Any American schoolchild can tell you that Philadelphia is the birthplace of the nation. As the city where the Declaration of Independence was signed and the Constitution was written, we have earned that moniker. Yet, many people do not know that Philadelphia should also be credited as the place where the 15th Amendment was launched. During this important election season, it is worth noting Philadelphia’s significant role in helping universal male suffrage to become the law of the land.
My singular accomplishment during the pandemic so far has been finishing all 764 pages of David Blight’s Pulitzer Prize winning biography-cum-doorstop, Frederick Douglass: Prophet of Freedom. I was struck by the following sentence: “The Fifteenth Amendment was still three years away, but its momentum swung into motion at Philadelphia in 1866.” Puffed up with civic pride, I decided to dig deeper to see why this renowned Yale professor gave our city so much credit for Black men gaining the right to vote.
During the presidential election of 1864, Abraham Lincoln, a Republican, joined forces with Democrat Andrew Johnson to form what became the victorious National Union Party. In August of 1866, a National Union convention was held in Philadelphia to show support for then President Johnson’s Reconstruction policies in advance of the 1866 Congressional election. Much to the consternation of Republicans, particularly those known as Radical Republicans, Johnson treated the defeated South gently. He gave blanket amnesty to most former Confederates, and he did not object when new state legislatures, elected by all-white electorates, instituted “Black Codes” to keep newly freed people in conditions similar to slavery.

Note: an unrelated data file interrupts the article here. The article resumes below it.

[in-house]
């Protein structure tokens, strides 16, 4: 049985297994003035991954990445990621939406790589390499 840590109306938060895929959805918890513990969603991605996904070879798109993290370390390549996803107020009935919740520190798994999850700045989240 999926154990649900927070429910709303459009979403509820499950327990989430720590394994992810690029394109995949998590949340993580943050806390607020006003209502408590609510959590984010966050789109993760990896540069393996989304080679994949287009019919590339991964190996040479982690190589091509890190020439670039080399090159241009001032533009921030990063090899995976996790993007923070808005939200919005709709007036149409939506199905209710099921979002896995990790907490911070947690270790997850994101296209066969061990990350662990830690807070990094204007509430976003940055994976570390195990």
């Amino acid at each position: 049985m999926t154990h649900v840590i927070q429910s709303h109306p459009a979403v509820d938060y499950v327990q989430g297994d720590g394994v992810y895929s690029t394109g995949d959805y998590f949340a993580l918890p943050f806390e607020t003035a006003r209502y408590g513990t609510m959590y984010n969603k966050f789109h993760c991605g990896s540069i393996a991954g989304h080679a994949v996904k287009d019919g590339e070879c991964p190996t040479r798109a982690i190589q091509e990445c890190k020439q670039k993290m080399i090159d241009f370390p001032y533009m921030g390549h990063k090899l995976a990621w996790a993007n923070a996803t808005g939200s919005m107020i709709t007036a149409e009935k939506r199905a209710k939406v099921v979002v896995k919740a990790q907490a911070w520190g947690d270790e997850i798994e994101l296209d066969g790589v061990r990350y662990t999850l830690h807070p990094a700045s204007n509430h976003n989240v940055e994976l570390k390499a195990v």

Republicans were horrified by this National Union conclave which called for speedy reunification of the country as a white man’s nation. Thus, a counter convention was organized for early September. The Southern Loyalists Convention, also in Philadelphia, gathered pro-Union delegates from the states of the former Confederacy. Republican governors, senators, and other noteworthy representatives of the South were joined by hundreds of delegates from the Northern states. Note that the rebel-laden state governments formed under Andrew Johnson’s watch had been dissolved by a heavily Republican Congress in 1865. New elections were held in which Black men could vote and former Confederate leaders were barred from holding office, hence the large number of elected Republican officials from the South.
To his surprise, Frederick Douglass was elected as one of New York’s representatives to the Southern Loyalists Convention. In his memoir Life and Times of Frederick Douglass, he recalls expecting that many of his fellow Republicans would be displeased with his selection. “They dreaded the clamor of social equality and amalgamation which would be raised against the party, in consequence of this startling innovation,” wrote Douglass. He was correct in predicting this reaction.